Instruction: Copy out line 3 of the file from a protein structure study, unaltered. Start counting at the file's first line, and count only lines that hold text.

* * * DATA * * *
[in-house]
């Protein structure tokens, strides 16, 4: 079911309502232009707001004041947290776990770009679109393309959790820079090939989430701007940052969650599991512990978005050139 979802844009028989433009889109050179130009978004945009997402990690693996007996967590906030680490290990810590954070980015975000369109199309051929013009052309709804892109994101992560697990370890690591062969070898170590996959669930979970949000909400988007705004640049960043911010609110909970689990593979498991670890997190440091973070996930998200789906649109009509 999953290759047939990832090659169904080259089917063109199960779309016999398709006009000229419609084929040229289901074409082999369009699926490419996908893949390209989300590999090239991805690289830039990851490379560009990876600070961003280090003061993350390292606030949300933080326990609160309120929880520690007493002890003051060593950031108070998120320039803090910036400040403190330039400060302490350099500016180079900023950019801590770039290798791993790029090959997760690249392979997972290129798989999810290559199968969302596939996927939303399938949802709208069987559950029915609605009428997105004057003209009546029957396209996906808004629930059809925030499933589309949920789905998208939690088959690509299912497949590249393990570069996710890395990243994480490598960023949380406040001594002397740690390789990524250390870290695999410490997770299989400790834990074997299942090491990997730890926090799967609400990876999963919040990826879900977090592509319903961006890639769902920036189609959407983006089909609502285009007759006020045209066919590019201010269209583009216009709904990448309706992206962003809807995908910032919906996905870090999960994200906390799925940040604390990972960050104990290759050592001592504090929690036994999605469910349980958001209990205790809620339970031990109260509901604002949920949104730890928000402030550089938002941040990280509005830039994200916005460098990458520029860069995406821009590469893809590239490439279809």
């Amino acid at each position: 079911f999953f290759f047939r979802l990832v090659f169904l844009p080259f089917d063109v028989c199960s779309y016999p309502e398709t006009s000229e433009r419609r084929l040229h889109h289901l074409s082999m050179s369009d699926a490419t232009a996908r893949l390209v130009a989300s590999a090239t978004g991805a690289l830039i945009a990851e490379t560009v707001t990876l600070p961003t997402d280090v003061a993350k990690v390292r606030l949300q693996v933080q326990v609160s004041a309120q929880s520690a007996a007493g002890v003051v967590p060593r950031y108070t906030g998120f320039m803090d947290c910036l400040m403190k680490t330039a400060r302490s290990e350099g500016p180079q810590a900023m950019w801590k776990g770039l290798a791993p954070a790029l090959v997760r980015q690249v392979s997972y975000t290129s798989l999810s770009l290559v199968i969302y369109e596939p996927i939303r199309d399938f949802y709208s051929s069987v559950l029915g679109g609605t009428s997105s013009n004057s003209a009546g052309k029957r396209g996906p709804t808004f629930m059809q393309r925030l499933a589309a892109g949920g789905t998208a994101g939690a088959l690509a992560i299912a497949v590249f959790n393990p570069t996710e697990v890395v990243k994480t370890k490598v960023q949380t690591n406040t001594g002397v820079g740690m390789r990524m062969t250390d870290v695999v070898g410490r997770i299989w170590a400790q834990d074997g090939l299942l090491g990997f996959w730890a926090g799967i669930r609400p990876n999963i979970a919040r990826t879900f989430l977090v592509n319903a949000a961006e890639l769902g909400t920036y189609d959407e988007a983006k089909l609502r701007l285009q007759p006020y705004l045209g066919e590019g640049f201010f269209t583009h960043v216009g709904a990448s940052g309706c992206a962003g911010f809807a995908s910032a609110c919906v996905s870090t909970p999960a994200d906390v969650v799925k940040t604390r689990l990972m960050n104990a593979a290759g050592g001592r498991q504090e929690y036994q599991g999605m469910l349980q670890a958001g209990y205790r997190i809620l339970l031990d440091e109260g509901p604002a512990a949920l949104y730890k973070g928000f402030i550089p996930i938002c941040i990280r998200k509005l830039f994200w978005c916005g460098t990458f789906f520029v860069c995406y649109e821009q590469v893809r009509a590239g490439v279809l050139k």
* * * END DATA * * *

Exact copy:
């Amino acid at each position: 079911f999953f290759f047939r979802l990832v090659f169904l844009p080259f089917d063109v028989c199960s779309y016999p309502e398709t006009s000229e433009r419609r084929l040229h889109h289901l074409s082999m050179s369009d699926a490419t232009a996908r893949l390209v130009a989300s590999a090239t978004g991805a690289l830039i945009a990851e490379t560009v707001t990876l600070p961003t997402d280090v003061a993350k990690v390292r606030l949300q693996v933080q326990v609160s004041a309120q929880s520690a007996a007493g002890v003051v967590p060593r950031y108070t906030g998120f320039m803090d947290c910036l400040m403190k680490t330039a400060r302490s290990e350099g500016p180079q810590a900023m950019w801590k776990g770039l290798a791993p954070a790029l090959v997760r980015q690249v392979s997972y975000t290129s798989l999810s770009l290559v199968i969302y369109e596939p996927i939303r199309d399938f949802y709208s051929s069987v559950l029915g679109g609605t009428s997105s013009n004057s003209a009546g052309k029957r396209g996906p709804t808004f629930m059809q393309r925030l499933a589309a892109g949920g789905t998208a994101g939690a088959l690509a992560i299912a497949v590249f959790n393990p570069t996710e697990v890395v990243k994480t370890k490598v960023q949380t690591n406040t001594g002397v820079g740690m390789r990524m062969t250390d870290v695999v070898g410490r997770i299989w170590a400790q834990d074997g090939l299942l090491g990997f996959w730890a926090g799967i669930r609400p990876n999963i979970a919040r990826t879900f989430l977090v592509n319903a949000a961006e890639l769902g909400t920036y189609d959407e988007a983006k089909l609502r701007l285009q007759p006020y705004l045209g066919e590019g640049f201010f269209t583009h960043v216009g709904a990448s940052g309706c992206a962003g911010f809807a995908s910032a609110c919906v996905s870090t909970p999960a994200d906390v969650v799925k940040t604390r689990l990972m960050n104990a593979a290759g050592g001592r498991q504090e929690y036994q599991g999605m469910l349980q670890a958001g209990y205790r997190i809620l339970l031990d440091e109260g509901p604002a512990a949920l949104y730890k973070g928000f402030i550089p996930i938002c941040i990280r998200k509005l830039f994200w978005c916005g460098t990458f789906f520029v860069c995406y649109e821009q590469v893809r009509a590239g490439v279809l050139k």